Another issue: The feds' decision to charge the agents for committing a crime with a firearm -- a 924(c) violation -- meant a 10-year mandatory minimum sentence on that one charge alone. Hence the very harsh sentences for men who served their country in the military and at the border.
Sen. Jeff Sessions, R-Ala., a former U.S. attorney, observed that the federal firearms law "is designed to deal with criminals who carry firearms in the commission of felonies and crimes of violence." Whereas, "These officers came to work with no criminal intent, no mindset to commit any crime."
Asked Wednesday whether Bush will grant clemency, White House spokesman Tony Snow explained that the Libby commutation is special because there are disputes in legal circles about Libby's sentence. Well, there are disputes as to whether the federal firearms charge should have been used against law enforcement officers who are required to carry guns to do their jobs and did not premeditate shooting a fleeing drug smuggler.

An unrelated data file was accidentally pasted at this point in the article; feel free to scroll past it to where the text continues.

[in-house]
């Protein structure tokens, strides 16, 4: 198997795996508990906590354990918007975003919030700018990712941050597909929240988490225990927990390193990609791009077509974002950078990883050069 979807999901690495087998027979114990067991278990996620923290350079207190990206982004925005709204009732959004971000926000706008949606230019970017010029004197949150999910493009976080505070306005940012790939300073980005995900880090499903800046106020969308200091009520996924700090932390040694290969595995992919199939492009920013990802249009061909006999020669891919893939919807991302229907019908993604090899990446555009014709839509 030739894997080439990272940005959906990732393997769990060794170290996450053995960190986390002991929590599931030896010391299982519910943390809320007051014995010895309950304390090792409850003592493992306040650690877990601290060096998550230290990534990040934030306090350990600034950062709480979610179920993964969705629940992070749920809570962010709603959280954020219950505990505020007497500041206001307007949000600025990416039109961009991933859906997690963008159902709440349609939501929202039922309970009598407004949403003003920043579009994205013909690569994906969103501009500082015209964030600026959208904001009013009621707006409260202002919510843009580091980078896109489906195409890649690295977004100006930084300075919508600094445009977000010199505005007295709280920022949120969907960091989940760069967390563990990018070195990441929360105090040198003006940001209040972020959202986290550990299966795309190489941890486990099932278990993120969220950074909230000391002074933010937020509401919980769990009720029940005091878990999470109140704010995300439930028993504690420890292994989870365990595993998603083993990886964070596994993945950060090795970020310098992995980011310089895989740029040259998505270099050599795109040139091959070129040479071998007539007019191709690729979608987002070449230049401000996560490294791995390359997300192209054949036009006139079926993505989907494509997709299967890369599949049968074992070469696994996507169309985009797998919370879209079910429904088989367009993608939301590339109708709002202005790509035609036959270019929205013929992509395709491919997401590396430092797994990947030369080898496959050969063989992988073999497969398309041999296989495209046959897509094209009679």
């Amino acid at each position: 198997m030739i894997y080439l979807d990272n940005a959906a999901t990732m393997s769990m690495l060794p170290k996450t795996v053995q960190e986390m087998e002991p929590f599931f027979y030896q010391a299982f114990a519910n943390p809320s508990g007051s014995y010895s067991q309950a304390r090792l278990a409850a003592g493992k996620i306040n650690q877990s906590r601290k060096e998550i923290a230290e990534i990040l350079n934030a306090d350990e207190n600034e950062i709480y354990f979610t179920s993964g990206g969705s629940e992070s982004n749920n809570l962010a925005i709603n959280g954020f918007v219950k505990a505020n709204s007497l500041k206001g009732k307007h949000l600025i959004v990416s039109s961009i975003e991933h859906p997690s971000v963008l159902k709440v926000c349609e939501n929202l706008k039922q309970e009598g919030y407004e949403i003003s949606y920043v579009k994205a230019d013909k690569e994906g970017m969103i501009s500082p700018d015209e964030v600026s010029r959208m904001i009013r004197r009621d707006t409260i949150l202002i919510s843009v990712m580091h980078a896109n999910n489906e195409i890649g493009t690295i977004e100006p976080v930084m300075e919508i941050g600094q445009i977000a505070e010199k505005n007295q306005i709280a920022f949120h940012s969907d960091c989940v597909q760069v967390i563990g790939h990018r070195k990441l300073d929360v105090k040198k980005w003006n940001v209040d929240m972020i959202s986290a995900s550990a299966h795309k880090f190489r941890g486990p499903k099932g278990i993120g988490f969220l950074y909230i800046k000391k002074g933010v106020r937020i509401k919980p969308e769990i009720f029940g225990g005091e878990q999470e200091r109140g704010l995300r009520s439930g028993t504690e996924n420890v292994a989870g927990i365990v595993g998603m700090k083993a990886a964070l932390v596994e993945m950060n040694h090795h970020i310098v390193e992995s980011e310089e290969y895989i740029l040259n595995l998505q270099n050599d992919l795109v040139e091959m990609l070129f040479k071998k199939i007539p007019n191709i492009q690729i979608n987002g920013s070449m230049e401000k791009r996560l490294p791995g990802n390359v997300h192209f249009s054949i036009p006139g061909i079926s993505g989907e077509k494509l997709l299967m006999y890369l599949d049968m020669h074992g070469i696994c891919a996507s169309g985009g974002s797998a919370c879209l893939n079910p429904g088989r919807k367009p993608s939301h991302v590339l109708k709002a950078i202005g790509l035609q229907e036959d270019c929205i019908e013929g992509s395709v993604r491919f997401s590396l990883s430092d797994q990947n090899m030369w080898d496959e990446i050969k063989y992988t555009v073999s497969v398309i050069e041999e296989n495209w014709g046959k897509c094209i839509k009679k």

Snow also noted that the Libby pardon let stand the "significant punishment" of probation and a six-figure fine. Try this for "significant punishment": Ramos and Compean have spent six months in prison -- that's no picnic in that they are serving time among the very types of criminals they once helped put away.
In February, Latino gang members attacked Ramos in Yazoo City Federal Correctional Complex in Mississippi. Since then, officials have had to put both men -- Compean is in a different prison -- in solitary confinement for their protection.
If Ramos and Compean were crooked agents, they would deserve hard time. But at worst, they fired their guns in the heat of pursuit, when they should not have.
If Bush wants to show Americans that he stands for true justice -- and not justice for his inner circle only -- he should set Ramos and Compean free.